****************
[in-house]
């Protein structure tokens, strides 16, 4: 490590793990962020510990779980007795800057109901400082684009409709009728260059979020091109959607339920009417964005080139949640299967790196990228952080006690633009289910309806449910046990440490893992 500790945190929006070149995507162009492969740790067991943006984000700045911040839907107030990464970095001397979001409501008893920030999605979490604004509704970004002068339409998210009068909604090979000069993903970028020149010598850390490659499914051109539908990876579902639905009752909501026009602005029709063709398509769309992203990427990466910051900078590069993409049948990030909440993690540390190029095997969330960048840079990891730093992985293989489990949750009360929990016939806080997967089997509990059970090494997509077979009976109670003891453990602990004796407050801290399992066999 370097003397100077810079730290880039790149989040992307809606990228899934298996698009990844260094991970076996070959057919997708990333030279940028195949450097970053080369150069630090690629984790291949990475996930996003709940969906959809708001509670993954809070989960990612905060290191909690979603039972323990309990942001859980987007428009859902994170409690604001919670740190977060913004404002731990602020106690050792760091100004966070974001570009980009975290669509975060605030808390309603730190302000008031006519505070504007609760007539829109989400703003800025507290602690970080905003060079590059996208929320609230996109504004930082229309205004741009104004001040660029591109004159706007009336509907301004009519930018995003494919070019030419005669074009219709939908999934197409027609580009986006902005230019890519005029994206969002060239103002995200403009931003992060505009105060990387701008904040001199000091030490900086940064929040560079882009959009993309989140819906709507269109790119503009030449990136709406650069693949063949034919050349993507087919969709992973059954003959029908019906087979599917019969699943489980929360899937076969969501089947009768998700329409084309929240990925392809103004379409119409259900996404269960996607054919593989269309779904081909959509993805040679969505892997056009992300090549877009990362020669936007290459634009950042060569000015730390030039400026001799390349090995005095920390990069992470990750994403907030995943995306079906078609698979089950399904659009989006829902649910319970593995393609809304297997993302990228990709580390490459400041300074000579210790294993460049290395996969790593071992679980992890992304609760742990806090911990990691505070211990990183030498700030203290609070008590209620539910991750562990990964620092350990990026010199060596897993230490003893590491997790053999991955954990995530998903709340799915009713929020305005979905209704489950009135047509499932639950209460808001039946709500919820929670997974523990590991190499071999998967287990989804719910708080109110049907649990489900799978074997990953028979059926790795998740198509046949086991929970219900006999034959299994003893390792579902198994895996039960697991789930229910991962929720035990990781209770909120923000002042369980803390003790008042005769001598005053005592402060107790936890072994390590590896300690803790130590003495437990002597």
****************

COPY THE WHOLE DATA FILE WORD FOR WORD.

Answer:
[in-house]
């Protein structure tokens, strides 16, 4: 490590793990962020510990779980007795800057109901400082684009409709009728260059979020091109959607339920009417964005080139949640299967790196990228952080006690633009289910309806449910046990440490893992 500790945190929006070149995507162009492969740790067991943006984000700045911040839907107030990464970095001397979001409501008893920030999605979490604004509704970004002068339409998210009068909604090979000069993903970028020149010598850390490659499914051109539908990876579902639905009752909501026009602005029709063709398509769309992203990427990466910051900078590069993409049948990030909440993690540390190029095997969330960048840079990891730093992985293989489990949750009360929990016939806080997967089997509990059970090494997509077979009976109670003891453990602990004796407050801290399992066999 370097003397100077810079730290880039790149989040992307809606990228899934298996698009990844260094991970076996070959057919997708990333030279940028195949450097970053080369150069630090690629984790291949990475996930996003709940969906959809708001509670993954809070989960990612905060290191909690979603039972323990309990942001859980987007428009859902994170409690604001919670740190977060913004404002731990602020106690050792760091100004966070974001570009980009975290669509975060605030808390309603730190302000008031006519505070504007609760007539829109989400703003800025507290602690970080905003060079590059996208929320609230996109504004930082229309205004741009104004001040660029591109004159706007009336509907301004009519930018995003494919070019030419005669074009219709939908999934197409027609580009986006902005230019890519005029994206969002060239103002995200403009931003992060505009105060990387701008904040001199000091030490900086940064929040560079882009959009993309989140819906709507269109790119503009030449990136709406650069693949063949034919050349993507087919969709992973059954003959029908019906087979599917019969699943489980929360899937076969969501089947009768998700329409084309929240990925392809103004379409119409259900996404269960996607054919593989269309779904081909959509993805040679969505892997056009992300090549877009990362020669936007290459634009950042060569000015730390030039400026001799390349090995005095920390990069992470990750994403907030995943995306079906078609698979089950399904659009989006829902649910319970593995393609809304297997993302990228990709580390490459400041300074000579210790294993460049290395996969790593071992679980992890992304609760742990806090911990990691505070211990990183030498700030203290609070008590209620539910991750562990990964620092350990990026010199060596897993230490003893590491997790053999991955954990995530998903709340799915009713929020305005979905209704489950009135047509499932639950209460808001039946709500919820929670997974523990590991190499071999998967287990989804719910708080109110049907649990489900799978074997990953028979059926790795998740198509046949086991929970219900006999034959299994003893390792579902198994895996039960697991789930229910991962929720035990990781209770909120923000002042369980803390003790008042005769001598005053005592402060107790936890072994390590590896300690803790130590003495437990002597």